Students at Richmond’s George W. Carver Elementary School will have to take the Standards of Learning (SOL) tests this year after the discovery of “potential irregularities” with testing procedures, the Richmond Times-Dispatch reports.
Carver, which has the third highest SOL scores in the Richmond school district (and the highest for any school dominated by students from poor households), had been touted as a success story. However, writes the T-D:
In an email to the Richmond Public Schools community, Superintendent Jason Kamras said Tuesday afternoon that division officials consulted with the state Department of Education after learning of possible problems at the Leigh Street school, which earned National Blue Ribbon Award honors in each of the past two years from the U.S. Department of Education.
“Based on their initial exploration, it is clear that, in some instances, standardized procedures for testing were not followed,” Kamras stated. …
School system spokeswoman Kenita Bowers said “this matter is still being investigated” and declined further comment. Bowers did not say how far back the irregularities go, but did say that the issue impacts all SOL tests taken at Carver this school year rather than just some.
Bacon’s bottom line: This news is sad, sad, sad, and profoundly dispiriting. Carver Elementary offered a glimmer of hope for a school district that otherwise has performed dismally. The school seemingly proved that a dedicated administration and teaching staff could achieve success despite the overwhelming challenges of teaching kids from the poorest neighborhoods. In the 2015-16 school year, 98% of Carver students achieved advanced or proficient in their English SOLs. That compared to 59% for Richmond students as a whole and 79% for the state, according to the Virginia Department of Education school quality profile.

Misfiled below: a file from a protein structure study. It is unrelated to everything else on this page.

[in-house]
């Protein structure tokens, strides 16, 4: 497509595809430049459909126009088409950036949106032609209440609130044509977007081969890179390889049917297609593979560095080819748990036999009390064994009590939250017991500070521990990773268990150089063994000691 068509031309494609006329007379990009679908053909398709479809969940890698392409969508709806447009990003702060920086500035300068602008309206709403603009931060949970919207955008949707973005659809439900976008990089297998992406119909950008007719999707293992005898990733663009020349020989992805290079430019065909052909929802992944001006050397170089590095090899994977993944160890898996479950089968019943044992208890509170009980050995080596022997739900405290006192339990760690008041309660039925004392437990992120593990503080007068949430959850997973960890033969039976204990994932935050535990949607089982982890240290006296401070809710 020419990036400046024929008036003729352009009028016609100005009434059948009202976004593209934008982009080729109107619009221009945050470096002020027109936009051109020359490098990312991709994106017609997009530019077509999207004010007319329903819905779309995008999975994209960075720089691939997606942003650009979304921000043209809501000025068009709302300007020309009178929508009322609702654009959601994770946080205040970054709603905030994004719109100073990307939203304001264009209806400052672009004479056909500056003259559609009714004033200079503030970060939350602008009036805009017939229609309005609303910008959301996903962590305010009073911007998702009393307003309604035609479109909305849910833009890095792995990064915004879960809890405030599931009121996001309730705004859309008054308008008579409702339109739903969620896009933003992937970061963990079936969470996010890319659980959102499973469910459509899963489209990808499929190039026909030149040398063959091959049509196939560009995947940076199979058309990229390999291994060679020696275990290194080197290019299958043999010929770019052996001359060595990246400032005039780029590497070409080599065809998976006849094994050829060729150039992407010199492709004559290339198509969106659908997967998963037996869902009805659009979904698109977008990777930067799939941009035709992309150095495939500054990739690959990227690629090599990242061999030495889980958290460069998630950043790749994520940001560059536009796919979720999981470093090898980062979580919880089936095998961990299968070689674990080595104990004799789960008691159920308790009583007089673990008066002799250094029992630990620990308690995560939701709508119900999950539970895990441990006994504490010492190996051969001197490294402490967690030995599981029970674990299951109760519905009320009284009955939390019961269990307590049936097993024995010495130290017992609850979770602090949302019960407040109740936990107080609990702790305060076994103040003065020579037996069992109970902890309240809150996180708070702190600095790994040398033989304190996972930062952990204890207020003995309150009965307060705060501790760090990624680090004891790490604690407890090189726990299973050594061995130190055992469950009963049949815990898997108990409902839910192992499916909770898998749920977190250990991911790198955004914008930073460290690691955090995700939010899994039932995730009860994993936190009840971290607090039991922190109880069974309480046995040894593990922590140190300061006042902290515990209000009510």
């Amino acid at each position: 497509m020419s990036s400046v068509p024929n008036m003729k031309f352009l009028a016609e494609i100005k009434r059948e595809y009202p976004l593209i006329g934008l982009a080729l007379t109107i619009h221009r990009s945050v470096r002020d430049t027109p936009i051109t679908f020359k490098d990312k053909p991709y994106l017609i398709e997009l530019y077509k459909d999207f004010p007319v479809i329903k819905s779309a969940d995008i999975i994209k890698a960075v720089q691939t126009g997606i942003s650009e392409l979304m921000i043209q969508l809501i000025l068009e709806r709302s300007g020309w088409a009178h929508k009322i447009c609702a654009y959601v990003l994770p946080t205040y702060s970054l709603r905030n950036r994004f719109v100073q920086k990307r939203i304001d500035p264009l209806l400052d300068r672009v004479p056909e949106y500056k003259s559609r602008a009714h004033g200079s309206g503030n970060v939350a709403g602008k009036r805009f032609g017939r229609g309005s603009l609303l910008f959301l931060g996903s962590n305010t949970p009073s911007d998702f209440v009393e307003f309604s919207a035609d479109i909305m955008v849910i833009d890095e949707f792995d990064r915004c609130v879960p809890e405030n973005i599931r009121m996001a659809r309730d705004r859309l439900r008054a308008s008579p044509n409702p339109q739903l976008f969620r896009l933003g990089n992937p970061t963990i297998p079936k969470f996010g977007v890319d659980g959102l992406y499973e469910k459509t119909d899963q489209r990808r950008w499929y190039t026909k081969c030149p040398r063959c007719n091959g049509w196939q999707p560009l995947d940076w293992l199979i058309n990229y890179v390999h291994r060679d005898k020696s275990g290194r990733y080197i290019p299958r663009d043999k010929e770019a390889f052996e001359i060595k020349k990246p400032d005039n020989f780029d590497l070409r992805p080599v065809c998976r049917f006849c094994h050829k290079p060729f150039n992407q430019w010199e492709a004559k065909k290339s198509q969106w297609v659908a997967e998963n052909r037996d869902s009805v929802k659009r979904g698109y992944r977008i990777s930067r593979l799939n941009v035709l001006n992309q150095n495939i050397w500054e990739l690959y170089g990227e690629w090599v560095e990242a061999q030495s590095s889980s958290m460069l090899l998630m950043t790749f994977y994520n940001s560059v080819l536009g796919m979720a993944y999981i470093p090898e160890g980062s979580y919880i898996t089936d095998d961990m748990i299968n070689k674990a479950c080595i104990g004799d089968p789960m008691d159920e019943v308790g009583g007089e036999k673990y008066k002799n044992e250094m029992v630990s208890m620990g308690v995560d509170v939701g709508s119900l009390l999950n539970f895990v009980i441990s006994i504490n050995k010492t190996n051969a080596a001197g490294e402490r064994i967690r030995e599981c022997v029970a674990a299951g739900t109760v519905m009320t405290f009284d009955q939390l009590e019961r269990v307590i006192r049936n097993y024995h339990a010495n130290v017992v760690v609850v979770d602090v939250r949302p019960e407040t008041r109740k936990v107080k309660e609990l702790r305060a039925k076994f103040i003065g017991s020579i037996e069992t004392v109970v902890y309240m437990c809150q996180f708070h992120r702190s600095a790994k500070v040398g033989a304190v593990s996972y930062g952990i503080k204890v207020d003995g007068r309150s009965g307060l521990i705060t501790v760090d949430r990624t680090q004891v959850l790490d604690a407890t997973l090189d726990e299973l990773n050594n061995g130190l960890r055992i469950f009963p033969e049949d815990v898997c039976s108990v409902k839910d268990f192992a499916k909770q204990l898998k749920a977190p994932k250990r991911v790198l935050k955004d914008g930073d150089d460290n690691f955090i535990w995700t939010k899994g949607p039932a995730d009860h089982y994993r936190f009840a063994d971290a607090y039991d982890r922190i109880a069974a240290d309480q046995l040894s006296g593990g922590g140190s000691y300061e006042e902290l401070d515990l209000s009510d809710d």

The stellar SOL scores tumbled back to earth in the 2016-17 school year, matching statewide averages, but still outperformed other Richmond schools by a wide margin.
Hopefully, we’ll find that our high estimation of the school does not change. Hopefully, students will re-take their SOLs — without “irregularities” — and perform as admirably as they did last year. But given the reputational blow-ups of inner-city school success stories in Petersburg and Alexandria, one is justifying in fearing that the high test scores were the result of cheating and/or manipulation.
Data made available through the Virginia Department of Education school quality profile for Carver does not inspire confidence. First, as alluded to above, test scores fell significantly between the 2015-16 school year and the 2016-17 school year — far too much to be attributable to a sudden decline in teaching quality. One can conjecture that something changed in the way the SOL tests were administered to make manipulation more difficult.
Another reason to question the results is the extraordinary performance of Carver Elementary students with disabilities.
While Carver students as a whole out-performed their peers in Richmond schools and state schools, those classified as disabled out-performed their peers by mind-blowing margins. Either Carver has cracked the code on teaching disabled students or… it has been aggressively manipulating test results.
If irregularity-free SOL tests result in a second round of plummeting student scores, we will have an undeniable scandal on our hands. Someone will have to be held accountable. This will prove to be an acid test for the new school superintendent, Jason Kamras. The new test scores will be public, and we should find out soon enough.